NEW YORK NURSE: June 2011
by Erin Silk
Members of the Coalition to Advance Nursing Education (CANE), which includes the New York Organization of Nurse Executives (NYONE) and NYSNA, lobbied the Capitol on May 3 to ask lawmakers to support the Advancement of Nursing Education bill (A1977/S1223) currently before both houses.
The bill, which saw movement last year in both the Assembly and the Senate, would require registered nurses to obtain their baccalaureate in nursing within ten years of initial licensure. Currently licensed nurses and students enrolled in nursing programs at the time the bill became law would not be required to get a BSN in order to obtain or maintain their license. The bill is being sponsored by Senator Toby Ann Stavisky (D-Queens) and Assembly Member Joseph Morelle (D-Monroe).
NYONE Executive Director Claire Murray was among the group who laid out the facts for lawmakers. “Our ultimate goal is improved patient outcomes. If we are to meet the Institute of Medicine’s recommendation by 2020, we must move forward in mandating a bachelor’s degree as the standard for new nurses. This bill does this in a more moderate way. Rather than requiring the degree at the entry level of practice, it allows that level be achieved within ten years of initial licensure,” said Murray.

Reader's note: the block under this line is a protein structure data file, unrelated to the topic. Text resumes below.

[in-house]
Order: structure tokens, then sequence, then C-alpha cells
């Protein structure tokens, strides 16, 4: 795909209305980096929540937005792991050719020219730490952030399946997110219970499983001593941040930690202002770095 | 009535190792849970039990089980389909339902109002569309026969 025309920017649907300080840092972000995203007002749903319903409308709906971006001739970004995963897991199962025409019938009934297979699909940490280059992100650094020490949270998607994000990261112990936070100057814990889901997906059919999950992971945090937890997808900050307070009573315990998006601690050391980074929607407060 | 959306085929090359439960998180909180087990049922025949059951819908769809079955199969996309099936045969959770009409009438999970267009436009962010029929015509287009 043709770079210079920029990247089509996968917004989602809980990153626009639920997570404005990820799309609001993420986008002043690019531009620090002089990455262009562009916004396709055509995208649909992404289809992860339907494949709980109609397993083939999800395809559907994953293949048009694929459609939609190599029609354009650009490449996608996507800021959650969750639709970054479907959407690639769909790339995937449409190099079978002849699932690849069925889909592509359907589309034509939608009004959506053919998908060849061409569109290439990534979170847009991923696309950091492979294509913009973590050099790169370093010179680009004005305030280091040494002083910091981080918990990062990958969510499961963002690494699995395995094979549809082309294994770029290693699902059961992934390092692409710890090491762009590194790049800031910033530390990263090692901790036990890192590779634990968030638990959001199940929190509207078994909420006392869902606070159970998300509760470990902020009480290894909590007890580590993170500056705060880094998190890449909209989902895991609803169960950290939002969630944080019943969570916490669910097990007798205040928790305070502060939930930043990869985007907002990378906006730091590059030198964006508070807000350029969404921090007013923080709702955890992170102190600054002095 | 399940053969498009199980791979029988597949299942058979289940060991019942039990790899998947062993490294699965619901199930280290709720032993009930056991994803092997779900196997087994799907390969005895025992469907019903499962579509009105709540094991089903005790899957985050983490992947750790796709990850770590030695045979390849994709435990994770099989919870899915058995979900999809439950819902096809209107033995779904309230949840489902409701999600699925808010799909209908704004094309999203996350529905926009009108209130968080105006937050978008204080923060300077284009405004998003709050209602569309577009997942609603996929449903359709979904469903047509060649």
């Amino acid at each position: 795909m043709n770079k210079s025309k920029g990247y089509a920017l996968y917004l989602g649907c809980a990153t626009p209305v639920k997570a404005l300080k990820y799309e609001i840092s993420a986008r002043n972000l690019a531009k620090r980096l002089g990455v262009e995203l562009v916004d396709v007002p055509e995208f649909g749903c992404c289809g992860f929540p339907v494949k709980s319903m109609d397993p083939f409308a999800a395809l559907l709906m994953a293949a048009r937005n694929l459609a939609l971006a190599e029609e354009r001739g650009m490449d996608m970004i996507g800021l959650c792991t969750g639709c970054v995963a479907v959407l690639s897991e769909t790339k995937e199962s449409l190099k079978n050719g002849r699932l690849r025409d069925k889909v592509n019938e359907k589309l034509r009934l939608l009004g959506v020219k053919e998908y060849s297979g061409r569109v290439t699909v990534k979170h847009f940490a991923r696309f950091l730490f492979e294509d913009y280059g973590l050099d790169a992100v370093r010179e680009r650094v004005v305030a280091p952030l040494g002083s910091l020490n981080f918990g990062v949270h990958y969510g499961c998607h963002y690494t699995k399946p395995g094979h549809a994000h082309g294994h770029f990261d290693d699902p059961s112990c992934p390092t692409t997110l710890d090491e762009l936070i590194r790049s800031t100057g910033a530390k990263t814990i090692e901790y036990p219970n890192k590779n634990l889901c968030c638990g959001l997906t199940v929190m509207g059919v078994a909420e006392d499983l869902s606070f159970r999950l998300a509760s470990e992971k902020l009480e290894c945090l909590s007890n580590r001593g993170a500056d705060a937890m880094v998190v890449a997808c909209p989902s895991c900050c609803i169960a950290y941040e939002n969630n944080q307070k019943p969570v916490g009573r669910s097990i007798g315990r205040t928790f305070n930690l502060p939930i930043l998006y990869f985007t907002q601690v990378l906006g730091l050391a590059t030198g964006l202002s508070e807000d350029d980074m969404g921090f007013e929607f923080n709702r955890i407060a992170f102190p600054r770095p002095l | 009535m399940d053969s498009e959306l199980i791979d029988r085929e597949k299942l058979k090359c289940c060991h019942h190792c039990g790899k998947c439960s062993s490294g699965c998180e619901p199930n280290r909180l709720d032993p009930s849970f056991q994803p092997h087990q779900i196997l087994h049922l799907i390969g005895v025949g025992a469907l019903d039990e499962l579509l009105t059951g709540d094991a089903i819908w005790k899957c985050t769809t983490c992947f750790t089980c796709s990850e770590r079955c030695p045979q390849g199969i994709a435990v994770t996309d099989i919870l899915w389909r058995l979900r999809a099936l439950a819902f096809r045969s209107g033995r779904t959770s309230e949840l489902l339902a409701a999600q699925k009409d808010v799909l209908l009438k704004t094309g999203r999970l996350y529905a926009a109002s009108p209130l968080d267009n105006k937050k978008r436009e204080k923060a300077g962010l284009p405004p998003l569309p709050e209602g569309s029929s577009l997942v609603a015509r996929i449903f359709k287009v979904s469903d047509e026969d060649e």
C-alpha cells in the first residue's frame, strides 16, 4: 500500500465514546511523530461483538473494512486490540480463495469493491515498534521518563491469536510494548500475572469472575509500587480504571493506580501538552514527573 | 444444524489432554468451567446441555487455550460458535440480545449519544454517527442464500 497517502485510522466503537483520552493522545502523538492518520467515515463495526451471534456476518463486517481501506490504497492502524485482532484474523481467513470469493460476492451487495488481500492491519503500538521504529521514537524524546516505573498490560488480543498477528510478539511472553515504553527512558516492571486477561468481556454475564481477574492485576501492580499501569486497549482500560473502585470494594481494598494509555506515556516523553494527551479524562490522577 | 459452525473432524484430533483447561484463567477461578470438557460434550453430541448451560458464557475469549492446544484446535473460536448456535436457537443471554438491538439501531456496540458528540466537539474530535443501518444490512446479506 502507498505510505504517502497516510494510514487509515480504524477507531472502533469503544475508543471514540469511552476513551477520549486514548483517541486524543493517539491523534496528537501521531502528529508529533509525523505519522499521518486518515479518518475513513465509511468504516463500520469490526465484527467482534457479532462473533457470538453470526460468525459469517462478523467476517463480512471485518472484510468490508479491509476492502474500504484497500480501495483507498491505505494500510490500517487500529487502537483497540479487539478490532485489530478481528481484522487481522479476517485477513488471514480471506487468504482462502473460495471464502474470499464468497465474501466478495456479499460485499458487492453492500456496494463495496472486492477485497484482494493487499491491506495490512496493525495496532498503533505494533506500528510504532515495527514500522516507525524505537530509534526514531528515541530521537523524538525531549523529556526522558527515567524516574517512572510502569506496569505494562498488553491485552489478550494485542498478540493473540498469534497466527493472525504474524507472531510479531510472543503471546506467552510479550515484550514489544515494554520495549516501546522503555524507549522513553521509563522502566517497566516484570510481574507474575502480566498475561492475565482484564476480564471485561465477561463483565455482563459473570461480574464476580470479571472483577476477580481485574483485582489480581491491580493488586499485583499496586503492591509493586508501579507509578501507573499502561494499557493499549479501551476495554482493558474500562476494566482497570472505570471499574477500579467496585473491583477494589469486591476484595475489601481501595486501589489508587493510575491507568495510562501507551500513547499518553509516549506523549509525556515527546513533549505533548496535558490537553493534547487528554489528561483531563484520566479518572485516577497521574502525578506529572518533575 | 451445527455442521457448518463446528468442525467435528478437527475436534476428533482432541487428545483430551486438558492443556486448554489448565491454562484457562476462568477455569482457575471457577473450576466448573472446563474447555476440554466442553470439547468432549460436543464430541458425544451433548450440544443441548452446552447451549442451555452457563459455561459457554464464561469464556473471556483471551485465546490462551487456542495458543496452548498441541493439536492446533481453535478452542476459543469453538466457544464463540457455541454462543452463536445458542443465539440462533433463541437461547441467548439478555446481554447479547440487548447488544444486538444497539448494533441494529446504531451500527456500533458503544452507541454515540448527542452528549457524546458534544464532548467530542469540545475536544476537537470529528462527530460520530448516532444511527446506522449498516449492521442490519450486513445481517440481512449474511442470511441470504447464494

Murray stated that 98 percent of NYONE members are in support of the bill. Assembly Member Richard Gottfried, a strong nursing supporter, concurred that NYONE members have a vested interest because as nurse executives, they will have specific expectations of future hires — that if new RNs hired into their facilities don’t already have a bachelor’s degree, they will be expected to be working toward one.
In the past, many community colleges and schools of nursing have been opposed to requiring nurses to obtain their bachelor’s degrees for fear that their associate degree programs would become obsolete. However, more recently, many schools of nursing are partnering with other institutions to provide the option in a variety of innovative ways. As Murray explains, “It’s being viewed as a continuation, as opposed to a disenfranchisement, of their program. Beginning nursing education at the AD program level would assure that continuation.”
Although strides were made moving the Educational Advancement bill last year, with the start of a new two-year legislative cycle in 2011, it had to be re-introduced. Currently the bill is awaiting consideration in the Higher Education Committees of both houses.